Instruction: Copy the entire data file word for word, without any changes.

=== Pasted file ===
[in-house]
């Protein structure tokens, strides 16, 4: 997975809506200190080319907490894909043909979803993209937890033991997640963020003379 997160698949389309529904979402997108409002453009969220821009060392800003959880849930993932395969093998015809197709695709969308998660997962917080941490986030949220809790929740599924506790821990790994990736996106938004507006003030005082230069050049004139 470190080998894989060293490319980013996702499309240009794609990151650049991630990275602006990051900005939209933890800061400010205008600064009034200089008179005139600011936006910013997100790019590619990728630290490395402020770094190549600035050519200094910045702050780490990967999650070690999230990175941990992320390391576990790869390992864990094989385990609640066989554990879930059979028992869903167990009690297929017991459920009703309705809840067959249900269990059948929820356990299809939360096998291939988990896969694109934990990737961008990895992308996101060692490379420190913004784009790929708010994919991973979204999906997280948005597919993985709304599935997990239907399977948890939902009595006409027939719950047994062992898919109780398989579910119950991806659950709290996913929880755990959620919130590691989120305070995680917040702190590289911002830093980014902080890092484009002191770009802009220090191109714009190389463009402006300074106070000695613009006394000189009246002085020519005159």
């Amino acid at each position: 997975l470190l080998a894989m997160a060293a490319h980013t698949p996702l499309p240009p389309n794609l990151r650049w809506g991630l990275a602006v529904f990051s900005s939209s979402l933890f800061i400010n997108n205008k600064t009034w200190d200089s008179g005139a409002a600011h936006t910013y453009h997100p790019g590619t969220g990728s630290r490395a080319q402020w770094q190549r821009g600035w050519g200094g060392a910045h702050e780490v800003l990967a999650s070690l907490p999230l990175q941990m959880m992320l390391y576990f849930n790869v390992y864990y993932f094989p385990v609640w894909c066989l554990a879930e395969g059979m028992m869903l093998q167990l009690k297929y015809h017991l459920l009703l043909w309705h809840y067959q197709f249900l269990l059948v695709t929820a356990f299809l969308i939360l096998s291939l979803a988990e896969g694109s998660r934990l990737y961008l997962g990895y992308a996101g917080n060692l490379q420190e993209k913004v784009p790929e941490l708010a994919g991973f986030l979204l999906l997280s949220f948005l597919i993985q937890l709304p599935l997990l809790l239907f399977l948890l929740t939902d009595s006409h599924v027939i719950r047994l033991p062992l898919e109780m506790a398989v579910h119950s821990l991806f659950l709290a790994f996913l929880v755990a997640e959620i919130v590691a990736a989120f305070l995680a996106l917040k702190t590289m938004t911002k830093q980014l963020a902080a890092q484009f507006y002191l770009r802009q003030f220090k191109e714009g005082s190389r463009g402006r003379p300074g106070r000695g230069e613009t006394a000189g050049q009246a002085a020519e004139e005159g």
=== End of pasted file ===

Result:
[in-house]
């Protein structure tokens, strides 16, 4: 997975809506200190080319907490894909043909979803993209937890033991997640963020003379 997160698949389309529904979402997108409002453009969220821009060392800003959880849930993932395969093998015809197709695709969308998660997962917080941490986030949220809790929740599924506790821990790994990736996106938004507006003030005082230069050049004139 470190080998894989060293490319980013996702499309240009794609990151650049991630990275602006990051900005939209933890800061400010205008600064009034200089008179005139600011936006910013997100790019590619990728630290490395402020770094190549600035050519200094910045702050780490990967999650070690999230990175941990992320390391576990790869390992864990094989385990609640066989554990879930059979028992869903167990009690297929017991459920009703309705809840067959249900269990059948929820356990299809939360096998291939988990896969694109934990990737961008990895992308996101060692490379420190913004784009790929708010994919991973979204999906997280948005597919993985709304599935997990239907399977948890939902009595006409027939719950047994062992898919109780398989579910119950991806659950709290996913929880755990959620919130590691989120305070995680917040702190590289911002830093980014902080890092484009002191770009802009220090191109714009190389463009402006300074106070000695613009006394000189009246002085020519005159």
């Amino acid at each position: 997975l470190l080998a894989m997160a060293a490319h980013t698949p996702l499309p240009p389309n794609l990151r650049w809506g991630l990275a602006v529904f990051s900005s939209s979402l933890f800061i400010n997108n205008k600064t009034w200190d200089s008179g005139a409002a600011h936006t910013y453009h997100p790019g590619t969220g990728s630290r490395a080319q402020w770094q190549r821009g600035w050519g200094g060392a910045h702050e780490v800003l990967a999650s070690l907490p999230l990175q941990m959880m992320l390391y576990f849930n790869v390992y864990y993932f094989p385990v609640w894909c066989l554990a879930e395969g059979m028992m869903l093998q167990l009690k297929y015809h017991l459920l009703l043909w309705h809840y067959q197709f249900l269990l059948v695709t929820a356990f299809l969308i939360l096998s291939l979803a988990e896969g694109s998660r934990l990737y961008l997962g990895y992308a996101g917080n060692l490379q420190e993209k913004v784009p790929e941490l708010a994919g991973f986030l979204l999906l997280s949220f948005l597919i993985q937890l709304p599935l997990l809790l239907f399977l948890l929740t939902d009595s006409h599924v027939i719950r047994l033991p062992l898919e109780m506790a398989v579910h119950s821990l991806f659950l709290a790994f996913l929880v755990a997640e959620i919130v590691a990736a989120f305070l995680a996106l917040k702190t590289m938004t911002k830093q980014l963020a902080a890092q484009f507006y002191l770009r802009q003030f220090k191109e714009g005082s190389r463009g402006r003379p300074g106070r000695g230069e613009t006394a000189g050049q009246a002085a020519e004139e005159g």